Some parents have a profound need to oversee every aspect of their children’s lives. They direct them academically, socially, spiritually, and every other way possible.
These parents go beyond taking a loving interest in their children and attempt to plot out a life course for them. Media and society have dubbed this type of parenting “helicopter parenting” due to the hovering about of parents over their children.
Helicopter parenting understood
Helicopter parents often honestly believe that they are helping their children succeed. In the article ‘Helicopter’ Parents Have Neurotic Kids, psychologist Neil Montgomery suggests that helicopter parents “Know what good parenting looks like” and are just trying to “ratchet it up to a new level” in order to make their kids even better. While this might sound like reasonable thinking, it has been shown to be extremely detrimental.
Helicopter parenting and short-term success
Helicopter parents will often notice that their intervention into a child’s affairs will produce an outcome in a particular situation that seems better than if the child worked through the problem on his/her own. However, this ‘success’ is very short-lived. By continually solving a child’s problems, the child becomes accustomed to assistance and never learns to deal with common life issues.
This failure to mature normally puts helicopter parented children at an extreme disadvantage later in life. Once they are adults, they become neurotic, anxious, and depressed. The short-term success that helicopter parenting may have provided when children were younger snowballs into an unmanageable deficit once adulthood is reached.
Alternatives to helicopter parenting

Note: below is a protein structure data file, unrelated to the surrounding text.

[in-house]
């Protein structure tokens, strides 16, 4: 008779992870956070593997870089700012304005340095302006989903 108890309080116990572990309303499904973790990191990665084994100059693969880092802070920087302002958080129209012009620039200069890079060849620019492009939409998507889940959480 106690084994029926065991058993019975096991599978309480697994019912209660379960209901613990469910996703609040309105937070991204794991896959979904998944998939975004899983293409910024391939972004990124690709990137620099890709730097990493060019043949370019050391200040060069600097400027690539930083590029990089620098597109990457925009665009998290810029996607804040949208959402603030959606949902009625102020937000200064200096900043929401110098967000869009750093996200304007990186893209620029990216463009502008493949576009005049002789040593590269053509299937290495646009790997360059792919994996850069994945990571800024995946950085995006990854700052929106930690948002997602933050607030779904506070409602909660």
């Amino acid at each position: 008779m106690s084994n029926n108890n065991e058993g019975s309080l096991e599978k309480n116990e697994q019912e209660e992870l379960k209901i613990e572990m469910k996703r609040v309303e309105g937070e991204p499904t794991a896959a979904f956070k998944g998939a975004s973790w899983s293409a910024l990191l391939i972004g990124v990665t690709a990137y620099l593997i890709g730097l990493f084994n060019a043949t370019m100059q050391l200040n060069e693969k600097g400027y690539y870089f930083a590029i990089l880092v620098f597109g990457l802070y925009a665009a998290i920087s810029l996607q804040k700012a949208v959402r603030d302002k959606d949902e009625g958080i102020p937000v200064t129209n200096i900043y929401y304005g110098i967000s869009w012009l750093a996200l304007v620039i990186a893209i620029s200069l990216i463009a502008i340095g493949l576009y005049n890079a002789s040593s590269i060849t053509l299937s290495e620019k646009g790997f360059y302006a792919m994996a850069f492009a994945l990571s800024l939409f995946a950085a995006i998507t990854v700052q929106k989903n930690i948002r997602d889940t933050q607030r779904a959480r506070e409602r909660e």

Madeleine Levine, author of the book “Teach Your Children Well: Parenting for Authentic Success”, lists five character qualities in a Yahoo article that parents need to foster in their children. They are:
A child who is resourceful is a problem solver. He/she can analyze a difficulty and weigh the pros and cons of possible solutions. For parents, it is best to let a child handle(and sometimes mess up) a lot of their own problems. The experience will lead to greater maturity down the road.
Forcing kids into what a parent thinks is best for them robs them of any feeling of self-direction and saps enthusiasm. Figuring out what a child truly likes and then encouraging that like will lead to a child that is passionate about future goals.
Book learning and good grades have their place, but a child with no creativity is like a birthday party where all the presents are textbooks. Expose a child to art, music, crafts, and nature. Don’t make children think that academic success and a good job are the only things that matter in life.
- A strong work ethic
Parents need to be careful here. A strong work ethic can mean many things to many people. In this case, just make sure that children understand that is by their own efforts that they will succeed. Make sure to praise the effort regardless of the outcome.
Let kids know they have a say in how their lives turn out. Don’t pamper them to the point that they think their parents will solve all their problems for them. This will only set them up for failure as adults. While complete hands-off parenting has its own pitfalls, it is not the only other option to helicopter parenting. A balance must be struck that allows for guidance and discipline without stifling a child’s natural maturation process.
This article was contributed by Magnus Keith, who is promoting Tutoring services from Best in Class Education. Image via MHHub